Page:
The proliferation and potential use of weapons of mass destruction (WMD) is considered by U.S. policy leaders to be one of the greatest threats to U.S. security in the future, whether delivered from abroad – via missiles, for example – or fabricated within U.S. borders.
WMD attacks are perhaps the most frightening scenario, but they are only one of several “asymmetric” threats facing the United States today. Advanced technology makes it possible for a wide variety of attackers to take on the United States with missiles, computers and relatively cheap chemical and biological weapons. Because of the potential for destruction from such an attack, and the degree of difficulty in detecting the strike before it happens, it is in the United States’ interest to engage these threats as far from its borders as possible.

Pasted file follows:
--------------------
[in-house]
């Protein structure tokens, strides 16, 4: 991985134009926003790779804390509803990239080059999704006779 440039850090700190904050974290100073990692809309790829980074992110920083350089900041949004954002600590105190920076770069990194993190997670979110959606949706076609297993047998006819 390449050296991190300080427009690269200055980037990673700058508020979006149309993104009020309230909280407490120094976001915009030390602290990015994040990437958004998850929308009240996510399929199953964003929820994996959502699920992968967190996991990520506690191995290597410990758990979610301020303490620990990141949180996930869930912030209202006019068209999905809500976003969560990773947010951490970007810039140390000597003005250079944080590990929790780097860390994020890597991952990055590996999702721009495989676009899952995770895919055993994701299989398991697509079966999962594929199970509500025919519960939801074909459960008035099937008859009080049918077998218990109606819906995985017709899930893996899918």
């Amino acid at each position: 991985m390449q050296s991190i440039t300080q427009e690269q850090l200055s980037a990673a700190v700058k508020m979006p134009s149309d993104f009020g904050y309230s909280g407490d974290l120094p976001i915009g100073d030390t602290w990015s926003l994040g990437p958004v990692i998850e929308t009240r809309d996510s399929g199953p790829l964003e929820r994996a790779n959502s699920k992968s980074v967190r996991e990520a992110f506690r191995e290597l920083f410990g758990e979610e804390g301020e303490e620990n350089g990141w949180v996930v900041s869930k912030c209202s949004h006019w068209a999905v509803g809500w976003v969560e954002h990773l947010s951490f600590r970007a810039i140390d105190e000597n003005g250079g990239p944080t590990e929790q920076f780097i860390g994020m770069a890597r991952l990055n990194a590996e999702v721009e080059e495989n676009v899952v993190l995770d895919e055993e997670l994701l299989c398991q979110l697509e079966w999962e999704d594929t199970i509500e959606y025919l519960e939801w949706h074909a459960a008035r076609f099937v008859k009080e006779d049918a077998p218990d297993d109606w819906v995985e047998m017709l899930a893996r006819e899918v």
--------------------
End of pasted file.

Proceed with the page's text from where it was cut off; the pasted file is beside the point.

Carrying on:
This need has generated within the Coast Guard a novel strategic concept called “Pressing Out Our Borders,” essentially a twist on the axiom that the best defense is a good offense. It calls for a coordinated effort with the U.S. Navy to provide a layered defense of surveillance, detection, identification, and interception to stop terrorists, computer hackers, pirates and drug smugglers either at their sources, before they cross the ocean to the United States, or on the high seas.
But to accomplish this, the Coast Guard has to get there first, and that may be harder than it sounds. The Coast Guard will be hard-pressed to work efficiently on its own, much less with the Navy, given its current inability to fully integrate with Navy ships and aircraft. Its cutters and aircraft are rapidly becoming obsolete and worn out from constant use. Without serious efforts to refit the Coast Guard, the service will be forced to react rather than take the initiative, which plays into the hands of those who attack America by asymmetric means.
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